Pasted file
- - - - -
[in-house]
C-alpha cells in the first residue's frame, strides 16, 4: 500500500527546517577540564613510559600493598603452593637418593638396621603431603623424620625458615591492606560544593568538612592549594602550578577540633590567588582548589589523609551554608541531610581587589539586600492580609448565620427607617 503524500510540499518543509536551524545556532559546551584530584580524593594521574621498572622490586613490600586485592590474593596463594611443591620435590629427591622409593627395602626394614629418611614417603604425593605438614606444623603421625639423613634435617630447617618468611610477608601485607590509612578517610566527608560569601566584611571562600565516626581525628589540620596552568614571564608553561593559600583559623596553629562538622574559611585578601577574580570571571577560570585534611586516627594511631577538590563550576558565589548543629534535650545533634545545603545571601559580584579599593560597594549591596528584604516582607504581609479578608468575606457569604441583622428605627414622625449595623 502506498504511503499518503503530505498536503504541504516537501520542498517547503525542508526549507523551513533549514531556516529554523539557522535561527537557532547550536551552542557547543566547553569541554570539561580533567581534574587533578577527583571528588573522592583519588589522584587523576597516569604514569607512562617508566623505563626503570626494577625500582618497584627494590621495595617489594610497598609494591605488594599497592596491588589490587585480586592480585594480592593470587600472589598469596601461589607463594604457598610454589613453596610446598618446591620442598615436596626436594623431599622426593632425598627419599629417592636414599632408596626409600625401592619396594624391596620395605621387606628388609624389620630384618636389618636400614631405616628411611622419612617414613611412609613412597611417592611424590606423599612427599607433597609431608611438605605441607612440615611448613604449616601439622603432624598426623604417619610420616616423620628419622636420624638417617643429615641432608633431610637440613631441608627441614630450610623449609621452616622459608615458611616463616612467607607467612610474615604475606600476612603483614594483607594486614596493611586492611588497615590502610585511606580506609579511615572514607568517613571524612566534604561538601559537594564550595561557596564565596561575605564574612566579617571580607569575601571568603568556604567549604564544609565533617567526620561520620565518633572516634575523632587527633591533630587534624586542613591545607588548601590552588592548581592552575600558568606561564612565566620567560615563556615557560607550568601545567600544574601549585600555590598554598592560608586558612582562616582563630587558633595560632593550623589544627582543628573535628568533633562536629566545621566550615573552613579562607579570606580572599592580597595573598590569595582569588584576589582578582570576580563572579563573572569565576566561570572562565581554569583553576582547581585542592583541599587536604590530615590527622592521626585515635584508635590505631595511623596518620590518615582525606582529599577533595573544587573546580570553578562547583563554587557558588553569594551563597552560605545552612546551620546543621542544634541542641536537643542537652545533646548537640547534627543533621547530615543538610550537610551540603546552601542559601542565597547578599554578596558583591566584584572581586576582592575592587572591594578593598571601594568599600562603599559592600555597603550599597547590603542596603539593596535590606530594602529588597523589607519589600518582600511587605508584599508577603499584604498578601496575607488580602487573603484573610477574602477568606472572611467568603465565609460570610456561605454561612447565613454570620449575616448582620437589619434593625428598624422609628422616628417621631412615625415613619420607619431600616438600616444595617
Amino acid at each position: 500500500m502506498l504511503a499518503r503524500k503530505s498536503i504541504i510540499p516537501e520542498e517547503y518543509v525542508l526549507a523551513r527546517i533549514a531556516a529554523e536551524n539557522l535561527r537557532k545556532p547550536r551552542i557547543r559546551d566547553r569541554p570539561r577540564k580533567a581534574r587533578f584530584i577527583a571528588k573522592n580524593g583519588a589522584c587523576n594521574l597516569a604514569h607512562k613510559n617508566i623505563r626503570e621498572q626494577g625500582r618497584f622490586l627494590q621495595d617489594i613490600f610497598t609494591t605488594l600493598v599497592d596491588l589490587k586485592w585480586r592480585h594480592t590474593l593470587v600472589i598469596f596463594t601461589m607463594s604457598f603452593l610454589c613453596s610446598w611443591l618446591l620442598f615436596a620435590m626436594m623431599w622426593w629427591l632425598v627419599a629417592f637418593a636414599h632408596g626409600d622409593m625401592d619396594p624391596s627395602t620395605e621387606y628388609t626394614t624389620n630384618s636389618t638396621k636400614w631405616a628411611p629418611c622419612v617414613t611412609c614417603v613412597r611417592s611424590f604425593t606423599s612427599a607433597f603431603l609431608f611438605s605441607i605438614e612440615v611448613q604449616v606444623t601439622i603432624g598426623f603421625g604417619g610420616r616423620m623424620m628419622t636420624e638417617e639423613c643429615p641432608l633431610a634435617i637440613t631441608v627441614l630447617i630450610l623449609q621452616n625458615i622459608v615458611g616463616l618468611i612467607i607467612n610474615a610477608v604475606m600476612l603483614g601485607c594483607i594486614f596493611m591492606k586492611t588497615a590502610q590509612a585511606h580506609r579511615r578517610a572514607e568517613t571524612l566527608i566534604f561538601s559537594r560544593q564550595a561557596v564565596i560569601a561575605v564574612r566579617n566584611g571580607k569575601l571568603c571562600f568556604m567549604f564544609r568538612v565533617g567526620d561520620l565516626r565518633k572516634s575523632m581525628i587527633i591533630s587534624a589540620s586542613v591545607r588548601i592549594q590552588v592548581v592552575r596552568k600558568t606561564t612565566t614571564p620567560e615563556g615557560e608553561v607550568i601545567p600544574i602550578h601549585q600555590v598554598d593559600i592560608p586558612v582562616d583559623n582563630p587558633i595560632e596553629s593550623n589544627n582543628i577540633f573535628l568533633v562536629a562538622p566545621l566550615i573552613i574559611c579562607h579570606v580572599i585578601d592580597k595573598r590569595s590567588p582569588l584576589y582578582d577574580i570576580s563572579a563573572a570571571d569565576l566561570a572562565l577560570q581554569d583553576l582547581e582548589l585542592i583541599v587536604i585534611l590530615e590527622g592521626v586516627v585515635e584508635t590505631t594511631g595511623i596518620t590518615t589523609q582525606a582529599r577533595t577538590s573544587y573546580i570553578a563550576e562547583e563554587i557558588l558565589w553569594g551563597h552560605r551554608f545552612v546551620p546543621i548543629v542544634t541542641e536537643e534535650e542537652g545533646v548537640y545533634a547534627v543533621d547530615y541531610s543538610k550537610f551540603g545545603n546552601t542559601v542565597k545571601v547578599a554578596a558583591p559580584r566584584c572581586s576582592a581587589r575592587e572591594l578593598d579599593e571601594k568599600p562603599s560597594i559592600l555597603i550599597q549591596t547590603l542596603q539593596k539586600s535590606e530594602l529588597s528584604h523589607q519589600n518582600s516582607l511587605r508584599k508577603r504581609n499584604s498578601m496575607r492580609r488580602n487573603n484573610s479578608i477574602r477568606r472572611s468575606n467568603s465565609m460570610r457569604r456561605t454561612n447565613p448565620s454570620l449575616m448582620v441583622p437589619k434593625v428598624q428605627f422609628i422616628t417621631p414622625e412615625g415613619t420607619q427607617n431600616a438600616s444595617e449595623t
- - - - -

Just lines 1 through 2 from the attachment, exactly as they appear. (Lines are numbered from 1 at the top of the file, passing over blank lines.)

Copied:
[in-house]
C-alpha cells in the first residue's frame, strides 16, 4: 500500500527546517577540564613510559600493598603452593637418593638396621603431603623424620625458615591492606560544593568538612592549594602550578577540633590567588582548589589523609551554608541531610581587589539586600492580609448565620427607617 503524500510540499518543509536551524545556532559546551584530584580524593594521574621498572622490586613490600586485592590474593596463594611443591620435590629427591622409593627395602626394614629418611614417603604425593605438614606444623603421625639423613634435617630447617618468611610477608601485607590509612578517610566527608560569601566584611571562600565516626581525628589540620596552568614571564608553561593559600583559623596553629562538622574559611585578601577574580570571571577560570585534611586516627594511631577538590563550576558565589548543629534535650545533634545545603545571601559580584579599593560597594549591596528584604516582607504581609479578608468575606457569604441583622428605627414622625449595623 502506498504511503499518503503530505498536503504541504516537501520542498517547503525542508526549507523551513533549514531556516529554523539557522535561527537557532547550536551552542557547543566547553569541554570539561580533567581534574587533578577527583571528588573522592583519588589522584587523576597516569604514569607512562617508566623505563626503570626494577625500582618497584627494590621495595617489594610497598609494591605488594599497592596491588589490587585480586592480585594480592593470587600472589598469596601461589607463594604457598610454589613453596610446598618446591620442598615436596626436594623431599622426593632425598627419599629417592636414599632408596626409600625401592619396594624391596620395605621387606628388609624389620630384618636389618636400614631405616628411611622419612617414613611412609613412597611417592611424590606423599612427599607433597609431608611438605605441607612440615611448613604449616601439622603432624598426623604417619610420616616423620628419622636420624638417617643429615641432608633431610637440613631441608627441614630450610623449609621452616622459608615458611616463616612467607607467612610474615604475606600476612603483614594483607594486614596493611586492611588497615590502610585511606580506609579511615572514607568517613571524612566534604561538601559537594564550595561557596564565596561575605564574612566579617571580607569575601571568603568556604567549604564544609565533617567526620561520620565518633572516634575523632587527633591533630587534624586542613591545607588548601590552588592548581592552575600558568606561564612565566620567560615563556615557560607550568601545567600544574601549585600555590598554598592560608586558612582562616582563630587558633595560632593550623589544627582543628573535628568533633562536629566545621566550615573552613579562607579570606580572599592580597595573598590569595582569588584576589582578582570576580563572579563573572569565576566561570572562565581554569583553576582547581585542592583541599587536604590530615590527622592521626585515635584508635590505631595511623596518620590518615582525606582529599577533595573544587573546580570553578562547583563554587557558588553569594551563597552560605545552612546551620546543621542544634541542641536537643542537652545533646548537640547534627543533621547530615543538610550537610551540603546552601542559601542565597547578599554578596558583591566584584572581586576582592575592587572591594578593598571601594568599600562603599559592600555597603550599597547590603542596603539593596535590606530594602529588597523589607519589600518582600511587605508584599508577603499584604498578601496575607488580602487573603484573610477574602477568606472572611467568603465565609460570610456561605454561612447565613454570620449575616448582620437589619434593625428598624422609628422616628417621631412615625415613619420607619431600616438600616444595617